Entertainment Weekly - 10/17/2003
"...It's a tale of vengeance that hinges on Tarantino's love of ferocity as spectacle..."
Total Film - 11/01/2003
"...Quite brilliant....It's all here: the sudden shifts of tone, the flip-flopping time structure, the supercool slo-mo, the exquisite humour, the pitch-perfect performances and, of course, the trademark dialogue..."
Rolling Stone - 10/30/2003
"...In KILL BILL, Tarantino brings delicious sin back to movies -- the thrill you get from something down, dirty and dangerous..."
New York Times - 10/10/2003
"...There are some strong and diverse flavors, as well as vivid colors in the mix, all of them deftly reflected in the hip-hop artist RZA's clever, eclectic score..."
USA Today - 10/10/2003
"...Tarantino can glean excitement out of someone walking across a room....And he's funny..."
Los Angeles Times - 10/10/2003
"...The ultimate film-geek freakout, a compendium of 1960s and 1970s cine-references..."
Variety - 09/29/2003
"...A strange, fun and densely textured work that gets better as it goes along..."
Sight and Sound - 12/01/2003
"...This is a down-and-dirty kung fu picture..."
Film Comment - 01/01/2004
"A new wrinkle on pastiche -- the first bona fide mainstream mix movie, and long live the director as DJ."
Empire - 01/01/2008 4 stars out of 5 -- "KILL BILL offers many glimpses of Tarantino's maverick genius..."
After a six-year hiatus, Quentin Tarantino returns to the director's chair with KILL BILL. The movie proves once again that he is a hyperactive visionary and the master of cinematic coolness. Split into two volumes by Miramax in order to ensure that Tarantino's vision would not be compromised (and presumably to sell more tickets), KILL BILL: VOL. 1 tells the first half of the sprawling story, which is quite simple at first glance. A female assassin, referred to as "The Bride" (Uma Thurman), is attacked on her wedding day. Dead are her soon-to-be husband and unborn child. However, she doesn't die. Four years later, she wakes up from a coma looking for revenge. Although her ultimate target is her former boss, Bill (David Carradine), it's quite clear that The Bride is saving the best for last. And before she can track him down, she must methodically take out the minions who ruined her life. VOLUME 1's targets include Vernita Green/Copperhead (Vivica A. Fox), Sofie Fatale (Julie Dreyfus), and the heartless O-Ren Ishii/Cottonmouth (Lucy Liu). Using a blessed sword handmade by Hattori Hanzo (Sonny Chiba), The Bride begins her relentless assault.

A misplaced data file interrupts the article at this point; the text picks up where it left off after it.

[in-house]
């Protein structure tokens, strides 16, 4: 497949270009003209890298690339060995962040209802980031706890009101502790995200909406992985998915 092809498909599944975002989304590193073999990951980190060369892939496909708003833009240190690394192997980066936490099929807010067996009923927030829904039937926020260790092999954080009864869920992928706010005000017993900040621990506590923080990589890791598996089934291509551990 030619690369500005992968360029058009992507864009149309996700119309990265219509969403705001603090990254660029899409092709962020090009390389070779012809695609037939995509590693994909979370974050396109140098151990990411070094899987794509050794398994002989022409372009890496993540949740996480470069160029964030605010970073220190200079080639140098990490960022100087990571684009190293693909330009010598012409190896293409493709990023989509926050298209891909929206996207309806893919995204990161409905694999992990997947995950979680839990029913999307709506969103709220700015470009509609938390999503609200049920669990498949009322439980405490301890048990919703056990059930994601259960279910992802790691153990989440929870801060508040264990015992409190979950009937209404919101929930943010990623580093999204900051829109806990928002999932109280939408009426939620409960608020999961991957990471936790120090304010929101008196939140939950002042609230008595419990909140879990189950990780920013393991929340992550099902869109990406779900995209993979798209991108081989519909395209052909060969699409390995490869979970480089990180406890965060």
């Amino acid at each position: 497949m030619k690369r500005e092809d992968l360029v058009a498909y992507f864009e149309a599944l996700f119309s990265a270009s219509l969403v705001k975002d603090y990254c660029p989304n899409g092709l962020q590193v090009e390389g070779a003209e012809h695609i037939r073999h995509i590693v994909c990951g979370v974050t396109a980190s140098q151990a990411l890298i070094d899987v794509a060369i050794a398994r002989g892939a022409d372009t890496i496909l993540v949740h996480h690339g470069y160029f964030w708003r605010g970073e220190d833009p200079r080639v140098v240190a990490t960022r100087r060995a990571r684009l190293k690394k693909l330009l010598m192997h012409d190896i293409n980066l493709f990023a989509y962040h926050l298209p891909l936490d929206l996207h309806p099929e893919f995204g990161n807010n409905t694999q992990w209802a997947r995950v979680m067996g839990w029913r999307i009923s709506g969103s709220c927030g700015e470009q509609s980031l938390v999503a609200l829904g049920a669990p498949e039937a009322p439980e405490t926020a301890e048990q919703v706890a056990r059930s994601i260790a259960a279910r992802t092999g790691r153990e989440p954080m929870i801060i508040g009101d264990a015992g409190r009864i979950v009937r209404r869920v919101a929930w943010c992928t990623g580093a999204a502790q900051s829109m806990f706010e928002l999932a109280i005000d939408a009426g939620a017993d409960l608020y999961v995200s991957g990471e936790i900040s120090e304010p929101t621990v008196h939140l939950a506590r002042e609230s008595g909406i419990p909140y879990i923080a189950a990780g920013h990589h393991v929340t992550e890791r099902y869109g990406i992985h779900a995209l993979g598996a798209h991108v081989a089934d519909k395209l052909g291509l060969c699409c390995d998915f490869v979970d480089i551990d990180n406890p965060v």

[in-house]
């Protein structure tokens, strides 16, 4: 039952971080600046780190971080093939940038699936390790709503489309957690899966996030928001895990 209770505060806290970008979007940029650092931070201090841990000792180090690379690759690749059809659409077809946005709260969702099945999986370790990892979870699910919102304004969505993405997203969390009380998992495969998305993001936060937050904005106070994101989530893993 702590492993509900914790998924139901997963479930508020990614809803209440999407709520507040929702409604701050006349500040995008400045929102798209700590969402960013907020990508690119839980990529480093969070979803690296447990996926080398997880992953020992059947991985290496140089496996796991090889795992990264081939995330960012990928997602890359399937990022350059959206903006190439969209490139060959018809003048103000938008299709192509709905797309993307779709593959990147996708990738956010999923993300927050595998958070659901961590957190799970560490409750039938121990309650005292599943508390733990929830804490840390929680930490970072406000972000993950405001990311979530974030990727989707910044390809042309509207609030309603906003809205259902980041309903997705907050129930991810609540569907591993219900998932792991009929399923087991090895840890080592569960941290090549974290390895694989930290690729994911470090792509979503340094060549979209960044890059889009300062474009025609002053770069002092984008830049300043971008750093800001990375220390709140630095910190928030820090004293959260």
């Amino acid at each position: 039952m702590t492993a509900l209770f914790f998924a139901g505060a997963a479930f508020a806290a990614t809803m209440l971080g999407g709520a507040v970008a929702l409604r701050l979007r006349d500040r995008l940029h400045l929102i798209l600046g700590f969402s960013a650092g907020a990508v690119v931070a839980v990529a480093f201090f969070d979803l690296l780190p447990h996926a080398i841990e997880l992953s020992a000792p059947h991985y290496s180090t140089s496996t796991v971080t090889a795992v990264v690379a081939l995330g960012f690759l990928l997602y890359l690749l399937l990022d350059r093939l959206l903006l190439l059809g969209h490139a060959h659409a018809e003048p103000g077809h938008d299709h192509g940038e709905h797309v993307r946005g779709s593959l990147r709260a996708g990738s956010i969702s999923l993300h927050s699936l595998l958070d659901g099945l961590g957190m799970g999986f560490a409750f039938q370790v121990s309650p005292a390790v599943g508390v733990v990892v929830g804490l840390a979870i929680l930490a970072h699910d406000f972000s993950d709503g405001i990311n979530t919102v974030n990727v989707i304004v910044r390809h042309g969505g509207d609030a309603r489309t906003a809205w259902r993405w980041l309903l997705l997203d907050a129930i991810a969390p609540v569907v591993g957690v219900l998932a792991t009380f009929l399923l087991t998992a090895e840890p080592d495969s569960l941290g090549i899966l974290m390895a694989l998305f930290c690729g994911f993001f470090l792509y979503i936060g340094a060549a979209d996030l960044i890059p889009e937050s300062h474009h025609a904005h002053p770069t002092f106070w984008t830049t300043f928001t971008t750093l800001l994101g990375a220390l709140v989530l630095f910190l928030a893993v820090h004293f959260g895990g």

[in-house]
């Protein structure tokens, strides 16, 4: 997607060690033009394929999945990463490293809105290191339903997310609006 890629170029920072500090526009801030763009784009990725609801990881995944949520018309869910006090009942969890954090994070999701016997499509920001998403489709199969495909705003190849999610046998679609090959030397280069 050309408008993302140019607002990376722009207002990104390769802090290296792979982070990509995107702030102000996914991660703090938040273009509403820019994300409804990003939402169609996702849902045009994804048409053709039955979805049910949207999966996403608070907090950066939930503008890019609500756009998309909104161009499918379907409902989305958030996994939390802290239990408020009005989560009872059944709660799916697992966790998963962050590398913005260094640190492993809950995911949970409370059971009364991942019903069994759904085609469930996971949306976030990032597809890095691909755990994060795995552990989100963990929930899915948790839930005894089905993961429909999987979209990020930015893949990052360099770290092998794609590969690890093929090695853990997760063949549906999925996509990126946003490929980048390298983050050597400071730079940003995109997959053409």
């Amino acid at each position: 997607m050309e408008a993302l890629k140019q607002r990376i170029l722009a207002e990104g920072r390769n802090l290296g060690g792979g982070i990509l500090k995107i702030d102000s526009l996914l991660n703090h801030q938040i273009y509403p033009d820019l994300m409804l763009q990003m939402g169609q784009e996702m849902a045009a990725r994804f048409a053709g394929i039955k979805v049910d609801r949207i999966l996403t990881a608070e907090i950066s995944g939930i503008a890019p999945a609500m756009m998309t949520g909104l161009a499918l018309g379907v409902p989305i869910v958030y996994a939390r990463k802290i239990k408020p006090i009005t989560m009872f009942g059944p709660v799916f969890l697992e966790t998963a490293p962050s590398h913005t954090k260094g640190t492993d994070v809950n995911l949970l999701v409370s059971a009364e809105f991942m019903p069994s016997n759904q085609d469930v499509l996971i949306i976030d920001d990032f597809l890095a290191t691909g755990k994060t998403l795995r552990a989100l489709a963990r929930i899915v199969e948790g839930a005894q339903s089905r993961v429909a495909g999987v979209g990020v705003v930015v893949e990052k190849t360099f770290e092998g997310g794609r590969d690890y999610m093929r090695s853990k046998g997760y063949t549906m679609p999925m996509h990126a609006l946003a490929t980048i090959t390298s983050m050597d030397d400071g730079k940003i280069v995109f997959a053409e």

Turning up the style and energy levels that he kept under a threshold with 1997's JACKIE BROWN, Tarantino's obvious glee and reverence for the underground kung fu action pictures of the '70s, and Sergio Leone spaghetti westerns, makes for a stunning visual spectacle. Employing split screens, slow-motion, an anime sequence, and his trademark ultra-hip musical selections, Tarantino's film dares viewers to be unimpressed.
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